Pakistan Army brass ordered attack to avenge losses on Line of Control

Local commanders, sources said, had underlined the need for reprisal strikes following the killing of seven to ten soldiers in an April 17 Indian artillery assault.

Written by Praveen Swami | New Delhi | Updated: May 3, 2017 8:08 am
MoS Home Kiren Rijiju during a ceremony to pay tributes to BSF soldier Prem Sagar in New Delhi, India, Tuesday, May 2, 2017.  Express Photograph by Tashi Tobgyal

The savage ambush on the Line of Control which led to the decapitation of two Indian soldiers on Monday is believed to have been authorised by Pakistan Army chief General Qamar Javed Bajwa following a visit to Pakistani military positions in Haji Pir on April 30, Indian intelligence and military sources have told The Indian Express. Local commanders, sources said, had underlined the need for reprisal strikes following the killing of seven to ten soldiers in an April 17 Indian artillery assault.

Lt General Nadeem Raza, who commands the Pakistan X Corps, responsible for Kashmir, pushed back against concerns that the retaliatory action could lead to escalation on the LoC, sources said, along with Major General Azhar Abbas, head of the Murree-based 12 Infantry Division, the formation whose units have been at the receiving end of the artillery duels on the LoC since last year. “Ever since the cross-Line of Control strikes that followed the Uri terrorist attack, things haven’t really quietened down” an Indian intelligence official said. “The skirmishing has been costly for Pakistan, and we think it’s trying to show India it is now willing to risk escalation, despite the weakness of its military position on the Line of Control.”

Estimated to deploy some 200,000-225,000 troops along the LoC, the Indian Army’s 15 and 16 Corps in Jammu and Kashmir have overwhelming numerical superiority against Pakistan. Pakistan’s X Corps, made up of the 23 Infantry Division, 12 Infantry Division, 19 Infantry Division and Force Command Gilgit-Baltistan, has some 100,000-125,000 troops. General Bajwa, who came to office soon after the cross-border raids ordered by Prime Minister Narendra Modi in the wake of the Uri attack, has placed Kashmir high on his agenda, visiting the Kel sector in March, and the shelling-hit Bhimber sector in December and February.

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Haji Pir, the site of his April 30 visit, is a strategically-vital pass India captured in the 1965 war and then returned to Pakistan in a territory-swap, and marks the northern end of India’s Krishna Ghati sector in Mendhar, where the ambush took place Monday. Élite special forces, sources said, are believed to have monitored the Indian patrol that left Kirpan post, manned by the 200 Battalion of the Border Security Force, early in the morning, in a routine search for improvised explosive devices, knowing it would take cover in the nearest available space when machine guns and rocket-propelled grenades are fired from across the Line of Control. “The killing was over inside just a few minutes,” a BSF officer, who spoke to the two survivors, said.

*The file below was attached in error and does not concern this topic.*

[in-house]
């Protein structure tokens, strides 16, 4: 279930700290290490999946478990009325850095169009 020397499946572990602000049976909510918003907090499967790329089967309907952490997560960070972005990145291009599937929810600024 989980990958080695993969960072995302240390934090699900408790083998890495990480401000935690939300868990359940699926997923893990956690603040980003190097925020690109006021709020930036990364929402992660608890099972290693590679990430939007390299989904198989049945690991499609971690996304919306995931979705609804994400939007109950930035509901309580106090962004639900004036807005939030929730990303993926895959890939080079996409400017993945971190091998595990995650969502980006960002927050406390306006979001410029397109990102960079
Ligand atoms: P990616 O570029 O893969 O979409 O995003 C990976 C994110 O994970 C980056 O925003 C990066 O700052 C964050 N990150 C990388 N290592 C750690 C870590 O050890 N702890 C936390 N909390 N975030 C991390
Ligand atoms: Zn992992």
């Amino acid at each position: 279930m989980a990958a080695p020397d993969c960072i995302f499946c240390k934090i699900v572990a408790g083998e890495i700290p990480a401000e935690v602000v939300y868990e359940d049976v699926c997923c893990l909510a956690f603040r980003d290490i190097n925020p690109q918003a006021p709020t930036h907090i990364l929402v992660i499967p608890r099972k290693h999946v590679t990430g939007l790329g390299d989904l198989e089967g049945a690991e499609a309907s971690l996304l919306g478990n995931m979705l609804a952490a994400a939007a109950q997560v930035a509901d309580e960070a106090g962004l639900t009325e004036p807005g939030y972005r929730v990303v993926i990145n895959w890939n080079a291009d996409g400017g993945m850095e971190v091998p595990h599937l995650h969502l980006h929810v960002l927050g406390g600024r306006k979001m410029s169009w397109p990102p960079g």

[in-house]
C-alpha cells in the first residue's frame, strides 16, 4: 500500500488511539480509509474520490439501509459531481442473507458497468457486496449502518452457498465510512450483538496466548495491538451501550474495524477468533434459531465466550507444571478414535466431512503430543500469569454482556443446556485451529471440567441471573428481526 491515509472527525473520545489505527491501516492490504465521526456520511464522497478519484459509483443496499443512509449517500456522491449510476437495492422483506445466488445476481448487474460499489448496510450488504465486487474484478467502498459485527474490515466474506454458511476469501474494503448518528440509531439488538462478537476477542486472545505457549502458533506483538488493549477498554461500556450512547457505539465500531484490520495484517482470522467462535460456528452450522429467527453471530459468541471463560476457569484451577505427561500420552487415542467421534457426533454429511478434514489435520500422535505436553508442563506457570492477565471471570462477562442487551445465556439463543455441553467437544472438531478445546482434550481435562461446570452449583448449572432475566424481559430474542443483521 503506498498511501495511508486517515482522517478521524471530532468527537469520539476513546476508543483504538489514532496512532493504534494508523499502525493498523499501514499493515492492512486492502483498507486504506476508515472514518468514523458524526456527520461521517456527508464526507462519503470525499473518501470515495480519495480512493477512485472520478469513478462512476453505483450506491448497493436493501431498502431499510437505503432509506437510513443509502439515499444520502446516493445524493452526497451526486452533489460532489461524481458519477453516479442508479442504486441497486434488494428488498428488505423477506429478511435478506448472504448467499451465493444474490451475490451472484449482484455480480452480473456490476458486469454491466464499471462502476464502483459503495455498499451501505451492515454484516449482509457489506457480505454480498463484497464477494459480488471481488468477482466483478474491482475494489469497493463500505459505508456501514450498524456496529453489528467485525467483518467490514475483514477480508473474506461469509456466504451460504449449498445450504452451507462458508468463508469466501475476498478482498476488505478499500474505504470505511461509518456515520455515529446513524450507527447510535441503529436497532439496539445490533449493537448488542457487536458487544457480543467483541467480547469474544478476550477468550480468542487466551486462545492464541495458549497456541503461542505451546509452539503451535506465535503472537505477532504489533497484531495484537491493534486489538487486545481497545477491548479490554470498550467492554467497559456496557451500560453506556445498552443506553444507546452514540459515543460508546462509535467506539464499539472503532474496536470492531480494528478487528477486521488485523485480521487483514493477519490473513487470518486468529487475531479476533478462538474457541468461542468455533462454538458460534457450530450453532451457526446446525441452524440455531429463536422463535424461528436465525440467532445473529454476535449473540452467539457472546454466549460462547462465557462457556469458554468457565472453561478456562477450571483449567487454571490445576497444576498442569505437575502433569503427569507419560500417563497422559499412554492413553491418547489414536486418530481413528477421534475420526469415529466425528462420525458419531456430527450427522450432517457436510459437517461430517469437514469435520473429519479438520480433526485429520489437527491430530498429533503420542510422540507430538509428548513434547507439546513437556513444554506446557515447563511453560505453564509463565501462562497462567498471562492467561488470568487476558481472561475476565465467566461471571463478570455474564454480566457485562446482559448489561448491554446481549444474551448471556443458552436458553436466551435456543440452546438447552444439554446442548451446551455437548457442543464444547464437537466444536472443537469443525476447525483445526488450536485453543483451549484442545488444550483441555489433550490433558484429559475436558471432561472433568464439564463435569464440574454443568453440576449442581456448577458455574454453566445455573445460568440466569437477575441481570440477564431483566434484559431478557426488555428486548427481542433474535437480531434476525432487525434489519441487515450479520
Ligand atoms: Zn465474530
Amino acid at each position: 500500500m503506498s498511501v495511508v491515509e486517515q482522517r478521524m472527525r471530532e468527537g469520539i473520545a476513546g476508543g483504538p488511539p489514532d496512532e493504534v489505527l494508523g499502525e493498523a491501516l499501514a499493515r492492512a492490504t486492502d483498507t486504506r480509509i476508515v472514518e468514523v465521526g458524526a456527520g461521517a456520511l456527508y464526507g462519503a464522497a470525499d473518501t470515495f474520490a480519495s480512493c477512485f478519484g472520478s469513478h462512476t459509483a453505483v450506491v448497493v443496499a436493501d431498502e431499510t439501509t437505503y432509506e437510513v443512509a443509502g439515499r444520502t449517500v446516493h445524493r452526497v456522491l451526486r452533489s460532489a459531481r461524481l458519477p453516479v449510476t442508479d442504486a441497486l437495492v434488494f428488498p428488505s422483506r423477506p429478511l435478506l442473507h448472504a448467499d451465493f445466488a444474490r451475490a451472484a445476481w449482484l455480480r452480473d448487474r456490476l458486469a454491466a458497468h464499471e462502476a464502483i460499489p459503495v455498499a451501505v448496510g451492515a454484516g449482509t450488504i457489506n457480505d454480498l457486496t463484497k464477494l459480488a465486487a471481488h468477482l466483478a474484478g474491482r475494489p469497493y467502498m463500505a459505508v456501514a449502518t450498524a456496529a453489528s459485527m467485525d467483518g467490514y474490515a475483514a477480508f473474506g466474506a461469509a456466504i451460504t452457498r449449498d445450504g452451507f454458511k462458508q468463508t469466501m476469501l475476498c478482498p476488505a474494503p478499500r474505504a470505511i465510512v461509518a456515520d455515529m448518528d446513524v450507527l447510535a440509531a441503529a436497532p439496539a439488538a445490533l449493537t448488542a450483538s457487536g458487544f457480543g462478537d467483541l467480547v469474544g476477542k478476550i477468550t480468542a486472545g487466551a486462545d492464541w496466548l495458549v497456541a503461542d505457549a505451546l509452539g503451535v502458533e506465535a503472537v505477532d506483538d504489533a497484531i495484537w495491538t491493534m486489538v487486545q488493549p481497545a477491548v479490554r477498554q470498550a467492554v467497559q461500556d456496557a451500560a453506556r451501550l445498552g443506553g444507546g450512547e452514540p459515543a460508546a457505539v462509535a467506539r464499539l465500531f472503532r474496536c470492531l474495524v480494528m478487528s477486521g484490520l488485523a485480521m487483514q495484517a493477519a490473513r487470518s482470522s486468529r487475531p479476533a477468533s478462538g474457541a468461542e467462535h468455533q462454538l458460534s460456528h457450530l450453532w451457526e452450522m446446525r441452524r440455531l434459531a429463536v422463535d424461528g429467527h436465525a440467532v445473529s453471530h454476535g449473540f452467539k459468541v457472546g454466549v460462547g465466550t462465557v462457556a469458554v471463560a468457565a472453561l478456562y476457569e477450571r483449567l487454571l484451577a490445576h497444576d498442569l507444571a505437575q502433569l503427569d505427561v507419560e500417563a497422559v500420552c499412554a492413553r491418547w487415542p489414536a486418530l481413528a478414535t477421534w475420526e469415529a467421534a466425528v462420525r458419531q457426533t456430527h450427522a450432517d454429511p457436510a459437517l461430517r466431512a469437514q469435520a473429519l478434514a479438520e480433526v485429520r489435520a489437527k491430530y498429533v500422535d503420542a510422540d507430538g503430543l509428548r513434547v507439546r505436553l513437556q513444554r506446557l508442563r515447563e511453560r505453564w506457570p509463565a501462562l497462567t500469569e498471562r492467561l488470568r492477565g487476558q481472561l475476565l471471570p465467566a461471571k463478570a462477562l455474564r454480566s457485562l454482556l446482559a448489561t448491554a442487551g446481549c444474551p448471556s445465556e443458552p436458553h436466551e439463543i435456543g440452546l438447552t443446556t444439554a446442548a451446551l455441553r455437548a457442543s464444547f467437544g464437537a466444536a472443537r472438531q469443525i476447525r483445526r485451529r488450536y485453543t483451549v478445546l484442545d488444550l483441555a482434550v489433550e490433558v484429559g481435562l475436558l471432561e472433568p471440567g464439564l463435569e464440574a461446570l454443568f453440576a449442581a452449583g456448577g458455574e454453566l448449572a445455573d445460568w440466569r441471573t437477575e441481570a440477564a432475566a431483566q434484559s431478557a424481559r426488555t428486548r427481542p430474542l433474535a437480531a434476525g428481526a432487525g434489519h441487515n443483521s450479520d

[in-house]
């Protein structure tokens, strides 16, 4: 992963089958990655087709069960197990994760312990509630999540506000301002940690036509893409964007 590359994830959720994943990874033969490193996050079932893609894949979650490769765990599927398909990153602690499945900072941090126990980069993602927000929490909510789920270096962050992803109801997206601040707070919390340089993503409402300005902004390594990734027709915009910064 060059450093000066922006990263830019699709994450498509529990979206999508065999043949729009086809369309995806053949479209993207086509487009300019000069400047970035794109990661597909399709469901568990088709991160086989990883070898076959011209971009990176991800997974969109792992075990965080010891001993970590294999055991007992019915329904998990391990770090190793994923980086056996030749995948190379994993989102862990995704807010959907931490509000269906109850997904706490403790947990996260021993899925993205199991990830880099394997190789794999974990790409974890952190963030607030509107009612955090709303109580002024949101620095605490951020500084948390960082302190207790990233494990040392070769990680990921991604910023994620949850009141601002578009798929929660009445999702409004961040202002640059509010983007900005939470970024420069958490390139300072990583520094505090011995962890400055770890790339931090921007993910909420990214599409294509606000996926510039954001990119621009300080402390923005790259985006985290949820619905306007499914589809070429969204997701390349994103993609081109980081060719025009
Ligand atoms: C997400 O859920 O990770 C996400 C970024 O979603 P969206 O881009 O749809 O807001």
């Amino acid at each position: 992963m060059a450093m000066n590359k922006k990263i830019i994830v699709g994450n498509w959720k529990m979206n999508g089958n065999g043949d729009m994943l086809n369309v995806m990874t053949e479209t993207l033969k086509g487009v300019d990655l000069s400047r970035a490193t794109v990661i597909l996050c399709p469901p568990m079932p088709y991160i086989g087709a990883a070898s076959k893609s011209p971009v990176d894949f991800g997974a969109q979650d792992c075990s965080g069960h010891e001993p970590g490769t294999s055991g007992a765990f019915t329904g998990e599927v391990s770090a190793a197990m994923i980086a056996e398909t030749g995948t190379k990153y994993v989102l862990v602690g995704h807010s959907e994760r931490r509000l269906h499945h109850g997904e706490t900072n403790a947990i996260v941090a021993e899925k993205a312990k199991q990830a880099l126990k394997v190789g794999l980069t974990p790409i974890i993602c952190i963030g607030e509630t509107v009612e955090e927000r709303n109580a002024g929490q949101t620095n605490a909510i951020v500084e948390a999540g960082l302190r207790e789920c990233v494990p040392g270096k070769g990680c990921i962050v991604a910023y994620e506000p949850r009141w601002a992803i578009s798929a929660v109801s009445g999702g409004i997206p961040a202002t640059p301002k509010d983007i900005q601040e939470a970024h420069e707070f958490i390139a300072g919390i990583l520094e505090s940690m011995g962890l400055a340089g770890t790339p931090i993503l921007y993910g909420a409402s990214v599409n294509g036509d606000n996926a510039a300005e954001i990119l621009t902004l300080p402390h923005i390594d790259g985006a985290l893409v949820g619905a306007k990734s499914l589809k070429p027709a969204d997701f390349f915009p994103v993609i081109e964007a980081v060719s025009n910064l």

The lethal ambush came days after the largest Indian fire assault since last year, targeting Pakistani posts across a large swathe of the LoC in Poonch and Rajouri. The Pakistan Army had made no official statement on the April 17 fire assault by India. However, Indian military observers estimate that up to ten Pakistani soldiers may have been killed or injured in fire directed at a position identified on Indian maps by the codename Pimple, facing Kirpan post.

Four civilians — Mohammad Shakil, Ishrat Bibi, Irum Younas and Atif Majeed — were, however, reported to have been injured in Kotli and Bhimber districts because of Indian shelling across the LoC that day. Indian military sources said the unusually heavy fire assault on Pakistani positions was ordered to retaliate after sustained fire was directed on both civilian and military positions that morning, forcing the closure of schools near the LoC in Rajouri.

Earlier skirmishing in the Rajouri-Poonch belt had led to the April 1 killing of Naib Subedar S Sanayaima Som by an improvised explosive device believed to have been laid by a Pakistan Army raiding party, while sepoy Deepak Ghadge was killed in shelling on March 9. Last November, Indian troops ambushed and killed seven Pakistani soldiers near the LoC in Sundarbani, following the decapitation of the 17 Sikh Regiment’s Sepoy Mandeep Singh. Singh’s mutilated corpse was discovered after he got separated from his patrol near the LoC ahead of Kala Post, one of several Indian forward positions in the volatile Machil sector. The killing was the first major showdown on the LoC after the post-Uri strikes.

Following the ambush in Sundarbani, Pakistan hit back, killing three Indian soldiers engaged in a counter-infiltration patrol along the Lashdat nullah in Machil, one of whose bodies was mutilated by the attackers. The onset of winter had ended skirmishing on the northern stretches of the LoC, but mortar and machine-gun fire continued to be exchanged through the spring in Rajouri and Poonch, culminating with the violence in April and May. Indian and Pakistani troops have both been accused of beheading enemy soldiers. In one gruesome August 2011 incident, Pakistan complained that three soldiers, including an officer, were beheaded in an Indian raid on a post in the Sharda sector, across the Neelum river valley in Kel. The raid is believed to have been carried out to retaliate against the decapitation of two Indian soldiers near Karnah by Pakistani special forces.

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